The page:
For consumers in most of the country, the plan's impact on rates should be small.
The Chamber of Commerce said last week that rates would rise by $17 billion a year. States like California and those in the Mid-Atlantic that have little reliance on coal will see almost no change, while seven Southern states that use more coal will shoulder a $6.6 billion annual rate hike.
But the Chamber's analysis projected a bigger mandated cut in emissions than what actually happened and used a more aggressive forecast than the government's as to how much power demand would grow without new rules. If people use less power, the impact on their budgets would be smaller.
The EPA's McCarthy argued that power costs for consumers will actually drop overall. When the rules are fully implemented, rates will be 8 percent lower than they would have been otherwise, she said at a press conference in Washington, in part because of more investment in renewables and conservation.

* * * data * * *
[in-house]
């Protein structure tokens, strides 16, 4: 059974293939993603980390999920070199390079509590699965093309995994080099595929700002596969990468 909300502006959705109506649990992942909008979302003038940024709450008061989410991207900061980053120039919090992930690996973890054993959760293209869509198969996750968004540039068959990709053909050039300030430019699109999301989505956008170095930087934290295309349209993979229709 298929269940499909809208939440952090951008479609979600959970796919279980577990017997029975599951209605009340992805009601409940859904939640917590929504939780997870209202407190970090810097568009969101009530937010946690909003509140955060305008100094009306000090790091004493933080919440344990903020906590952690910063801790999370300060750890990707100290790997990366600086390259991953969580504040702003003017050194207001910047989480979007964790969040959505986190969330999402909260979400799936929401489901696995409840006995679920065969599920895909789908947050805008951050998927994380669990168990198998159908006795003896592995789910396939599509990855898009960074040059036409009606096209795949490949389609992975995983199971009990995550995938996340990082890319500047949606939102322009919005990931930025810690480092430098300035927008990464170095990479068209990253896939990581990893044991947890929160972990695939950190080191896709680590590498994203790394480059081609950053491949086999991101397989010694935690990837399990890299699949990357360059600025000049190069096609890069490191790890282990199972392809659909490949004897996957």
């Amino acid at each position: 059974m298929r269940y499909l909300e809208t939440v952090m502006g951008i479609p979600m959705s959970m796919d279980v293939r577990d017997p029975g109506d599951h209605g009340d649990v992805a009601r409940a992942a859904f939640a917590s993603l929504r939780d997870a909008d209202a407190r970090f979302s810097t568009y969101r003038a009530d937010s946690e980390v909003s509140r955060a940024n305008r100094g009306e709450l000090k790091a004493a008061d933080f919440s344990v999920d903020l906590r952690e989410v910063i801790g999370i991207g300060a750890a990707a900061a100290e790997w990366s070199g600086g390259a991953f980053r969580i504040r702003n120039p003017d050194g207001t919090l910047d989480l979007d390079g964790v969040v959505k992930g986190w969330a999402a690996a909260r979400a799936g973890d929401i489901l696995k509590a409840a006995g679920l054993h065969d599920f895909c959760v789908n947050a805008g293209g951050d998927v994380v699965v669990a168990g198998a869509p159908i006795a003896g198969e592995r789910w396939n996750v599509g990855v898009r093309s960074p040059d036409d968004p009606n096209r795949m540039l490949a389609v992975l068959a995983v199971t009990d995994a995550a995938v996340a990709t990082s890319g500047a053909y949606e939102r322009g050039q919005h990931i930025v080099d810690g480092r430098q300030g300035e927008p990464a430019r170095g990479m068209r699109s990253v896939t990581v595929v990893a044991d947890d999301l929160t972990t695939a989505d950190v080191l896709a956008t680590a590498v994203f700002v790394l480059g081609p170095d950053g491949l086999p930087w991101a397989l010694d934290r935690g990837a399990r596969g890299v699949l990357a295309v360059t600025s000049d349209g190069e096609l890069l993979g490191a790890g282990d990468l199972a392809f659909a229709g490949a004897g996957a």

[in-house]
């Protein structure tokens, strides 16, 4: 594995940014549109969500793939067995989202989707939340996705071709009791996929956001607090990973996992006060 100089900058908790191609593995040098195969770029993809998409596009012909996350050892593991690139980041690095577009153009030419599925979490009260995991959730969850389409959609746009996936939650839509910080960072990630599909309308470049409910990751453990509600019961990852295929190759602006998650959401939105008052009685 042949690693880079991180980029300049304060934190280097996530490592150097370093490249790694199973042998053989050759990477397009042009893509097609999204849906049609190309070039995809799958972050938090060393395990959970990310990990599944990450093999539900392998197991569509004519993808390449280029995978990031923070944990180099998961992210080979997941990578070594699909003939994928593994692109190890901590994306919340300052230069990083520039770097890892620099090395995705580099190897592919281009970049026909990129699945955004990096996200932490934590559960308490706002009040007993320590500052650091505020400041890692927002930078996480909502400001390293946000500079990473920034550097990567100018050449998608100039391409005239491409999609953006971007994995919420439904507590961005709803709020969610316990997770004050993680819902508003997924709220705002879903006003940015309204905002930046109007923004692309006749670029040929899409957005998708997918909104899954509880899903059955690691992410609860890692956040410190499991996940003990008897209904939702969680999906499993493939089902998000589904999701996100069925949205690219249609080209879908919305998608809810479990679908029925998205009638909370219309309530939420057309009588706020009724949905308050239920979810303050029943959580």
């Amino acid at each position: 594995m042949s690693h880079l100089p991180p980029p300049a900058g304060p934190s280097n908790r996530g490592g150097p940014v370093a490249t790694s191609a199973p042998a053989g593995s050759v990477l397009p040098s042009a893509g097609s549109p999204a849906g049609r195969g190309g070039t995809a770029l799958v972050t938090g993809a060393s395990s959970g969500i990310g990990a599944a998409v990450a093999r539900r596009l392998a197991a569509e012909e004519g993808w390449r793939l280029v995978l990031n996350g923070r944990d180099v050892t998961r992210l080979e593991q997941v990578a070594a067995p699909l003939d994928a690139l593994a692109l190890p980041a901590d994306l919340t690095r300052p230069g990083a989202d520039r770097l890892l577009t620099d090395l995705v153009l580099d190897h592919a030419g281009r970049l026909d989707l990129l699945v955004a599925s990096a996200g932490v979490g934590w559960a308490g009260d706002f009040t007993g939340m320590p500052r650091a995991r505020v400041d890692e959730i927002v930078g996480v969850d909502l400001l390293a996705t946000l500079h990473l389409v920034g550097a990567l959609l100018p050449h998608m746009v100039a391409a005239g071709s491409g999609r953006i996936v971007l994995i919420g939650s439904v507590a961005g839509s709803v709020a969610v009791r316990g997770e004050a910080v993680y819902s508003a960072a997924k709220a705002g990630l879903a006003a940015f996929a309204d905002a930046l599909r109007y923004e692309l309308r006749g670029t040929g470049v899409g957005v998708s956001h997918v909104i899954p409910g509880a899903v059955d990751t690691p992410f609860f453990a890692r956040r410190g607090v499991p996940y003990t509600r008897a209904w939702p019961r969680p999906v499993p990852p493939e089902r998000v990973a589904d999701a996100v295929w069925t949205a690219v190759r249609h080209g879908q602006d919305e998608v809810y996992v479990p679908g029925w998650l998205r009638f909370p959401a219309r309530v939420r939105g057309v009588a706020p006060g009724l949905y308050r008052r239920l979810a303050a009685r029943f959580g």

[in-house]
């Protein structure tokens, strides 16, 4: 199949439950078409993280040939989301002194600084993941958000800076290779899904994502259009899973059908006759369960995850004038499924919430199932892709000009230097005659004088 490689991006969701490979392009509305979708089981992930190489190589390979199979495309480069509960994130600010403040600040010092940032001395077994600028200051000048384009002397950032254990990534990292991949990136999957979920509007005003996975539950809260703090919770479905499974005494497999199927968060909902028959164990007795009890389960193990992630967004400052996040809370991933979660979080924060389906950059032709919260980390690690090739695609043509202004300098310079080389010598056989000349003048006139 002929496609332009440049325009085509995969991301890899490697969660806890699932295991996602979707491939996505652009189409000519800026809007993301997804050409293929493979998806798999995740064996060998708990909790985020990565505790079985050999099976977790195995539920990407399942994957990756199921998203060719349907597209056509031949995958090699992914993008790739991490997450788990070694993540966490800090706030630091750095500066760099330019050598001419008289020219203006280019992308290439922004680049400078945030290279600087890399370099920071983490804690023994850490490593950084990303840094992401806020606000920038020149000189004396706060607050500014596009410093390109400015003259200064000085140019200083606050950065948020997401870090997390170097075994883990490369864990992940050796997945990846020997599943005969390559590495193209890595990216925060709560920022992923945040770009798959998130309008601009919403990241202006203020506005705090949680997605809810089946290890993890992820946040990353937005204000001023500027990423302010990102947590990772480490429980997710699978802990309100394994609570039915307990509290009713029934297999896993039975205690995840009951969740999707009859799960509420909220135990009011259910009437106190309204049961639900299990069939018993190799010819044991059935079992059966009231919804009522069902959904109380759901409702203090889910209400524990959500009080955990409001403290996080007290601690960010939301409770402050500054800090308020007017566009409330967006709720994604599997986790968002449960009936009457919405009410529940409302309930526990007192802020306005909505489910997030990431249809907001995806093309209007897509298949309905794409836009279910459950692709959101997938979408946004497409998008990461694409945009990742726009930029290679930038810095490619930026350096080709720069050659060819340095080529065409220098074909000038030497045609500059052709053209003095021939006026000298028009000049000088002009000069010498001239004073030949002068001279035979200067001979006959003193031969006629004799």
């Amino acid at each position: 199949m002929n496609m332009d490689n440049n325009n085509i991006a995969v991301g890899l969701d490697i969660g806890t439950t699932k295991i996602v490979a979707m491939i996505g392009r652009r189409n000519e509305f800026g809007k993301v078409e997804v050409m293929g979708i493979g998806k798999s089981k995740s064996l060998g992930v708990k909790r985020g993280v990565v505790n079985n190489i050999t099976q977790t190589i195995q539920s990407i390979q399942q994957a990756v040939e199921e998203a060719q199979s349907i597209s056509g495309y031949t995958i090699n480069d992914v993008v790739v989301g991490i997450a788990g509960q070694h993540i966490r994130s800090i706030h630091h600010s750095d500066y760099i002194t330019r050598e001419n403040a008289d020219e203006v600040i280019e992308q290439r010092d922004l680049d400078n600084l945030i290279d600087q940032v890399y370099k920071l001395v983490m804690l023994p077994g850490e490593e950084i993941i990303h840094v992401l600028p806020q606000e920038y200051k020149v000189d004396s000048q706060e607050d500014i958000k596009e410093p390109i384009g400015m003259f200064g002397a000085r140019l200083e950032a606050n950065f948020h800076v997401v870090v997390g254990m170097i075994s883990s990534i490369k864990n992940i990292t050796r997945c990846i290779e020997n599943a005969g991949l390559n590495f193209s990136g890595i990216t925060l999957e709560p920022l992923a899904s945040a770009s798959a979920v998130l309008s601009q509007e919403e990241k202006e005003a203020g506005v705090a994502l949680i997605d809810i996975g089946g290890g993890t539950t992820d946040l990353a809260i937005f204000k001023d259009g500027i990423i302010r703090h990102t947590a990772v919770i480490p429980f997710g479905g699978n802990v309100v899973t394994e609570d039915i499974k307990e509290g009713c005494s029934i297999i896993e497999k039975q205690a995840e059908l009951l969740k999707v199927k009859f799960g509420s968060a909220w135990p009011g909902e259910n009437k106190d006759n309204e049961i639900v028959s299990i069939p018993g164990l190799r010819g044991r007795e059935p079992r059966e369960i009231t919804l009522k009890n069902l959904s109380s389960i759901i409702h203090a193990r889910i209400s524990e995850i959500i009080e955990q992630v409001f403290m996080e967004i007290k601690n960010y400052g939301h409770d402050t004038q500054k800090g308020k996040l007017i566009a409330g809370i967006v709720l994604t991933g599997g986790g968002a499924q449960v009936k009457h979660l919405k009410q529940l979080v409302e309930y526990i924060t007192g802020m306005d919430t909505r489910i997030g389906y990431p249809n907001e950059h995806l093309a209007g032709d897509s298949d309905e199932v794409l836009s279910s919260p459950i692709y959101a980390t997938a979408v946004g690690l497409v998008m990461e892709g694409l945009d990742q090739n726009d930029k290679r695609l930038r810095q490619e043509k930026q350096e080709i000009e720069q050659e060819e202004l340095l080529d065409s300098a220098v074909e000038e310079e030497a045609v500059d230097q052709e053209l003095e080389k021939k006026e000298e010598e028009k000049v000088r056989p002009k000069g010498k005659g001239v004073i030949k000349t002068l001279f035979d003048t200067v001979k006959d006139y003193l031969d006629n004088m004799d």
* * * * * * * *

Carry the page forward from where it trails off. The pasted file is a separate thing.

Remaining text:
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"Critics claim your energy bills will skyrocket,'' she said. "Well, they're wrong."
For investors, the concern is whether the rules will hurt utilities' ability to pay the dividends and bond interest payments many income-seekers such as retirees count upon. Most of the 15 stocks in the Dow Jones Utilities Average pay yields of 3 percent or more, with Southern (NYSE:SO) the highest, at 4.8 percent. That shouldn't be a huge problem, said Fishman and Ryan Wobbrock, a utilities analyst at Moody's Investors Service, the bond ratings firm.
The reason is that regulators in states that regulate power generation usually let utilities pass along the cost of capital improvements to rate payers, whether for new natural-gas-fired plants to replace phased-out coal terminals or to add pollution-control equipment to coal plants that can meet the new targets if they're modernized, Wobbrock said.
"The U.S. regulatory environment is very supportive of the credit profiles of utility companies," Wobbrock said. "Over the years, we've seen increased willingness to give utilities cost-recovery mechanisms for prudently incurred costs.''